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Why flames the far summit? Why shoot to the blast,
Those embers, like stars from the firmament cast ?
'Tis the fire-shower of ruin, all dreadfully driven
From his eyrie, that beacons the darkness of heaven,
Oh, crested Lochiel! the peerless in might,
Whose banners arise on the battlements' height,
Heaven's fire is around thee, to blast and to burn;
Return to thy dwelling ! all lonely return !
For the blackness of ashes shall mark where it stood,
And a wild mother scream o'er her famishing brood.

Loch. False Wizard, avaunt! I have marshall'd

my clan :

Their swords are a thousand, their bosoms are one ! They are true to the last of their blood and their

And like reapers descend to the harvest of death.
Then welcome be Cumberland's steed to the shock !
Let him dash bis proud foam like a wave on the rock !
But woe to his kindred, and woe to his cause,
When Albin her claymore indignantly draws;
When her bonneted chieftains to victory crowd,
Clamanald the dauntless, and Moray the proud,
All plaided and plumed in their tartan array-

Wiz.-Lochiel, Lochiel, beware of the day!
For, dark and despairing, my sight I may seal,
But man cannot cover what God would reveal :
Tis the sunset of life gives me mystical lore,
And coming events cast their shadows before.
I tell thee, Culloden's dread echoes shall ring

With the bloodhounds, that bark for thy fugitive king.
Lo! anointed by heaven with the vials of wrath,
Behold, where he flies on bis desolate path!
Now, in darkness and billows, he sweeps from my

sight: Rise! rise! ye wild tempests, and cover his flight ! 'Tis finish’d. Their thunders are hush'd on the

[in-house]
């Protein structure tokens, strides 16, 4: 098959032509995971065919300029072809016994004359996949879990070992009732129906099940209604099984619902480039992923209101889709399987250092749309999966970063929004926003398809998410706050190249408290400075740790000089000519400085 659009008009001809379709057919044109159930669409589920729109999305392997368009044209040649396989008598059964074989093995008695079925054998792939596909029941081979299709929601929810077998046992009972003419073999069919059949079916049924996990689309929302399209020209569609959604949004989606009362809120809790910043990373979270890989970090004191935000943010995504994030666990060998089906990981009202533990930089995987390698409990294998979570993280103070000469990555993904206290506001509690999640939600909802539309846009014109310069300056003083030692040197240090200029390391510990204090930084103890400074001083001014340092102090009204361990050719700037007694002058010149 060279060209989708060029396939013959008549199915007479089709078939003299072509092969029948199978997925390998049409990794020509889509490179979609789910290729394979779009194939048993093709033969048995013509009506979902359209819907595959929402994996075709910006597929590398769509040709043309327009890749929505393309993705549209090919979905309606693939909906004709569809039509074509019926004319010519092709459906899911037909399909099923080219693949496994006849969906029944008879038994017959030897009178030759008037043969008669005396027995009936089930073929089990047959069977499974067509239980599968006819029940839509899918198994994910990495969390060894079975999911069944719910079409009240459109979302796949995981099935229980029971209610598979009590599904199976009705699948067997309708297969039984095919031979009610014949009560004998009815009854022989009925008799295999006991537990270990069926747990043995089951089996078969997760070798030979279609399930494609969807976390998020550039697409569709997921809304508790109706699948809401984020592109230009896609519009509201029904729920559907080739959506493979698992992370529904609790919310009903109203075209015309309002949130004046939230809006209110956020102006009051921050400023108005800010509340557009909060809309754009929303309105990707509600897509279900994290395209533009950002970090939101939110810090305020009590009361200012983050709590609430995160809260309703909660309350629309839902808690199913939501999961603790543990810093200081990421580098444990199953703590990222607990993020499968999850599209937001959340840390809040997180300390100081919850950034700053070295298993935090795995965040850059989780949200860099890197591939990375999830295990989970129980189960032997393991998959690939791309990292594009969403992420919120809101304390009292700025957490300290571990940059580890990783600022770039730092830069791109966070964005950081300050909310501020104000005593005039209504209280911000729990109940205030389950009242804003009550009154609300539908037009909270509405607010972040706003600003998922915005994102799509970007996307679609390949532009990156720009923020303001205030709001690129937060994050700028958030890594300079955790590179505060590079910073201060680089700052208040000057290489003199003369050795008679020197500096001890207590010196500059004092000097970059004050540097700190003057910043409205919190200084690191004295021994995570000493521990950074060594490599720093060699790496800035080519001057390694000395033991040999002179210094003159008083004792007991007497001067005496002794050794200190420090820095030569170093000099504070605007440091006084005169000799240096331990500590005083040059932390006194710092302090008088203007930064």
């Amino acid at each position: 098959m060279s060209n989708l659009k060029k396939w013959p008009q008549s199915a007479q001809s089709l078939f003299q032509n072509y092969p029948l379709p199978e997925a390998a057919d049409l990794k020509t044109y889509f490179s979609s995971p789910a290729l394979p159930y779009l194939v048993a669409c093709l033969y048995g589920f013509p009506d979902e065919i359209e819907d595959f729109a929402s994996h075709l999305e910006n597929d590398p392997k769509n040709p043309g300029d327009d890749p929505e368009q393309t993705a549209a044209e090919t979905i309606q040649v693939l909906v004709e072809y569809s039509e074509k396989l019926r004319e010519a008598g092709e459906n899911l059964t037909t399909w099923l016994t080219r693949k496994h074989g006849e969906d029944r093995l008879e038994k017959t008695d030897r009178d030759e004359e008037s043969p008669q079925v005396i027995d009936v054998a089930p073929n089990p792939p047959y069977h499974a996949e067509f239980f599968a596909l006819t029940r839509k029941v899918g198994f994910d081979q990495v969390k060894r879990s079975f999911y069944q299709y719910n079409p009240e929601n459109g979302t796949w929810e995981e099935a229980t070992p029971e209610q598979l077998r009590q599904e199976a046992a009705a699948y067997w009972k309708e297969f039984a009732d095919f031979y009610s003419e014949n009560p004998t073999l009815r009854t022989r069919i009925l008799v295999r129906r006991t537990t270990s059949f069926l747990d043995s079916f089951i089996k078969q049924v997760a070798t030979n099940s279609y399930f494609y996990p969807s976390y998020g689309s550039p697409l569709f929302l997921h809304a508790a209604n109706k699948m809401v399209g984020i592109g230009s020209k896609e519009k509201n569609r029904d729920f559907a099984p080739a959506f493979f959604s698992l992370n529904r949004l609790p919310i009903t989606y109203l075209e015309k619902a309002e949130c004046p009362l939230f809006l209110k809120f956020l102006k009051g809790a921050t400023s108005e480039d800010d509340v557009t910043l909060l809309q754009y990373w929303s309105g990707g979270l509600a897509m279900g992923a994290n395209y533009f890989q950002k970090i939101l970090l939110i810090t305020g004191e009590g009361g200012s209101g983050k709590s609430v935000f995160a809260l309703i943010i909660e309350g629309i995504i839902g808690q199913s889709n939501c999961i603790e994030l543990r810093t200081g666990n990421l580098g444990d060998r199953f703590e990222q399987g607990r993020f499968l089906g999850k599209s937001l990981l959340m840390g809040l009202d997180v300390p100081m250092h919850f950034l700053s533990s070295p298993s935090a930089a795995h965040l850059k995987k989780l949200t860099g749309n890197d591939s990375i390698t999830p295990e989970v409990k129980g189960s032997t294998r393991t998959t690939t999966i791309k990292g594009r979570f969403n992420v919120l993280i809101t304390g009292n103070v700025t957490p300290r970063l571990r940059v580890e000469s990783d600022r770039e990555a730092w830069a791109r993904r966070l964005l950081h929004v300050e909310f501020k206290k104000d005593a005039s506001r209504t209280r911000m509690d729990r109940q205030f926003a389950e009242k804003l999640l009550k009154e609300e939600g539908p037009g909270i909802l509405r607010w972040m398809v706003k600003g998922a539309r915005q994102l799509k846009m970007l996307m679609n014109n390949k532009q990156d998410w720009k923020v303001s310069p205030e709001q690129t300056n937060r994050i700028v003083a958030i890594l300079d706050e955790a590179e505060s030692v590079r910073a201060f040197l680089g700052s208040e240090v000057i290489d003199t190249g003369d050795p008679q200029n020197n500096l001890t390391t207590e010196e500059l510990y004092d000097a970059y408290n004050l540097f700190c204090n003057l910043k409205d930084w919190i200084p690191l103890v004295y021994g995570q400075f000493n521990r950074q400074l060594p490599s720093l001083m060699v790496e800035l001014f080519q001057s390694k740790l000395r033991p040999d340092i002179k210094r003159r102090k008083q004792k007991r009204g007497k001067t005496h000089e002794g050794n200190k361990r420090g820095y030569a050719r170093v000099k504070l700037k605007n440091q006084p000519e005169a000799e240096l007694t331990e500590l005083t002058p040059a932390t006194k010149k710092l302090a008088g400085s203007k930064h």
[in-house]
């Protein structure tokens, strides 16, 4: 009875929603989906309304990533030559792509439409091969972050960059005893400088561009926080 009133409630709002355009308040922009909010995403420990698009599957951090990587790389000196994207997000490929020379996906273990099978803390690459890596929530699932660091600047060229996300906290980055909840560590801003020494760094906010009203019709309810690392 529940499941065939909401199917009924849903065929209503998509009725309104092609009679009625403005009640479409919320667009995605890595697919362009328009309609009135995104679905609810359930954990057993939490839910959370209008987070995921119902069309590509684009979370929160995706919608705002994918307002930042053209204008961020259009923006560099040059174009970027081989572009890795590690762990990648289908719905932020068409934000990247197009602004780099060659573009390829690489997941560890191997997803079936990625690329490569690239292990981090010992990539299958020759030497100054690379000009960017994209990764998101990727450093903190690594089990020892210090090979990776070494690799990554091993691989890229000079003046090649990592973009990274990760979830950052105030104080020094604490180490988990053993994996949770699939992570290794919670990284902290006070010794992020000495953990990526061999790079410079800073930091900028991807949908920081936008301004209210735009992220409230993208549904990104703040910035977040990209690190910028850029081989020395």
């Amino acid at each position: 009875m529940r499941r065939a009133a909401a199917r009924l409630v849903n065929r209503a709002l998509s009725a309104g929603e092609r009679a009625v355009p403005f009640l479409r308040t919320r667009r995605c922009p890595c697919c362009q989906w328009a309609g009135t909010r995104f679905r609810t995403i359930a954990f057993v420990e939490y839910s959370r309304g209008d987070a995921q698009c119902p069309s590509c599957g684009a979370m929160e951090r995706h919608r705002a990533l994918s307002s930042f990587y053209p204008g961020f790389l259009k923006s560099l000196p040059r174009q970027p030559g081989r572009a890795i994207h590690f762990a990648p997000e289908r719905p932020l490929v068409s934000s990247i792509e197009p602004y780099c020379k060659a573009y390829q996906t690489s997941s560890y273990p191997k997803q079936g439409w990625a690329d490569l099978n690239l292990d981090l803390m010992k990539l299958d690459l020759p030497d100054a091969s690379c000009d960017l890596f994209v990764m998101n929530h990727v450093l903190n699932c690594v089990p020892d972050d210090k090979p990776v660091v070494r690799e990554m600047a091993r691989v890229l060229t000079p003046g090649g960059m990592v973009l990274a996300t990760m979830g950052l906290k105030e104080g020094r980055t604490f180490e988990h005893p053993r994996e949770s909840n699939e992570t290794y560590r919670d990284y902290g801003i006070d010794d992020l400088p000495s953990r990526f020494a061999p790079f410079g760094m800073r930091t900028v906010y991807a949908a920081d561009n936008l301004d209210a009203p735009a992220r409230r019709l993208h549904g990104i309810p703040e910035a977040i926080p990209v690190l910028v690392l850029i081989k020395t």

moors ;
Culloden is lost, and my country deplores.
But where is the iron-bound prisoner ? Where?
For the red eye of battle is shut in despair.
Say, mounts he the ocean-wave, banish’d, forlorn,
Like a limb from his country cast bleeding and torn ?
Ah no! for a darker departure is near;
The war drum is muffled, and black is the bier ;
His deathbell is tolling ; oh! mercy, dispel
Yon sight, that it freezes my spirit to tell !
Life flutters convulsed in bis quivering limbs,
And his blood-streaming nostril in agony swims.
Accursed be the faggots, that blaze at his feet,
Where his heart shall be thrown, ere it ceases to beat,
With the smoke of its ashes to poison the gale-
Loch. -Down, soothless insulter ! I trust not

the tale :
For never shall Albin a destiny meet,
So black with dishonour, so foul with retreat.
Though my perishing ranks should be strew'd in

their gore,

Like ocean-weeds heap'd on the surf-beaten shore,

tirely ath,

Lochiel, untainted by flight or by chains,
While the kingdom of life in his bosom remains,
Shall victor exult, or in death be laid low,
With his back to the field, and his feet to the foe!
And leaving in battle no blot on his name,
Look proudly to heaven from the death-bed of fame.



Journey to the Gold Mines & Lavaderos

of La Carolina.

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STARTED at day-break from San Luis, to go to the Gold Mines and Lavaderos* of La Carolina, which are in the mountains on the north of the town.

Drove a set of loose horses before us, and, about twelve o'clock, stopped to change.